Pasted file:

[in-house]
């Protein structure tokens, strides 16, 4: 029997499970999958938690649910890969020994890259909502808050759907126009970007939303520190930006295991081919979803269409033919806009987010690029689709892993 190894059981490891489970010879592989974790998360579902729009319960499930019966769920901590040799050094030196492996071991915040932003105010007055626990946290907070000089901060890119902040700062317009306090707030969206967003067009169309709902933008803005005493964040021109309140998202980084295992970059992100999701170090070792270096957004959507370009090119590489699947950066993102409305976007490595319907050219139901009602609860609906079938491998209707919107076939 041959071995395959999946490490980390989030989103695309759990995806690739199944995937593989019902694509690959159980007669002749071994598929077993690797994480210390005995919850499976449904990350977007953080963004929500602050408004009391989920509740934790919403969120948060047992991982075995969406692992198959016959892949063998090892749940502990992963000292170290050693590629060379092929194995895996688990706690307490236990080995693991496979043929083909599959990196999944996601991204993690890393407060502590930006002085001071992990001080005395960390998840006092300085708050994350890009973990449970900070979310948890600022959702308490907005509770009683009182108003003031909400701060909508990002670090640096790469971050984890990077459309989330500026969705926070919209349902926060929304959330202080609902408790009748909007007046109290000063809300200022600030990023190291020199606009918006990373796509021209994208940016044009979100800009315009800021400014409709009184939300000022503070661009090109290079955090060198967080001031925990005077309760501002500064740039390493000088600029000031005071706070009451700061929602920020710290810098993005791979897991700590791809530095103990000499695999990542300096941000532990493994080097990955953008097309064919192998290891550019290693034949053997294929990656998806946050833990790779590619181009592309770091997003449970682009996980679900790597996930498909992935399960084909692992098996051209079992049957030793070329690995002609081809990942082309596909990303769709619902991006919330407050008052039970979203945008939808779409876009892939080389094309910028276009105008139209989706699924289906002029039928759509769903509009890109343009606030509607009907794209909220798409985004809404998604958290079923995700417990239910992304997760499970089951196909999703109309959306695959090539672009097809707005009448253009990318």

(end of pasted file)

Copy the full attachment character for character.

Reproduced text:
[in-house]
């Protein structure tokens, strides 16, 4: 029997499970999958938690649910890969020994890259909502808050759907126009970007939303520190930006295991081919979803269409033919806009987010690029689709892993 190894059981490891489970010879592989974790998360579902729009319960499930019966769920901590040799050094030196492996071991915040932003105010007055626990946290907070000089901060890119902040700062317009306090707030969206967003067009169309709902933008803005005493964040021109309140998202980084295992970059992100999701170090070792270096957004959507370009090119590489699947950066993102409305976007490595319907050219139901009602609860609906079938491998209707919107076939 041959071995395959999946490490980390989030989103695309759990995806690739199944995937593989019902694509690959159980007669002749071994598929077993690797994480210390005995919850499976449904990350977007953080963004929500602050408004009391989920509740934790919403969120948060047992991982075995969406692992198959016959892949063998090892749940502990992963000292170290050693590629060379092929194995895996688990706690307490236990080995693991496979043929083909599959990196999944996601991204993690890393407060502590930006002085001071992990001080005395960390998840006092300085708050994350890009973990449970900070979310948890600022959702308490907005509770009683009182108003003031909400701060909508990002670090640096790469971050984890990077459309989330500026969705926070919209349902926060929304959330202080609902408790009748909007007046109290000063809300200022600030990023190291020199606009918006990373796509021209994208940016044009979100800009315009800021400014409709009184939300000022503070661009090109290079955090060198967080001031925990005077309760501002500064740039390493000088600029000031005071706070009451700061929602920020710290810098993005791979897991700590791809530095103990000499695999990542300096941000532990493994080097990955953008097309064919192998290891550019290693034949053997294929990656998806946050833990790779590619181009592309770091997003449970682009996980679900790597996930498909992935399960084909692992098996051209079992049957030793070329690995002609081809990942082309596909990303769709619902991006919330407050008052039970979203945008939808779409876009892939080389094309910028276009105008139209989706699924289906002029039928759509769903509009890109343009606030509607009907794209909220798409985004809404998604958290079923995700417990239910992304997760499970089951196909999703109309959306695959090539672009097809707005009448253009990318």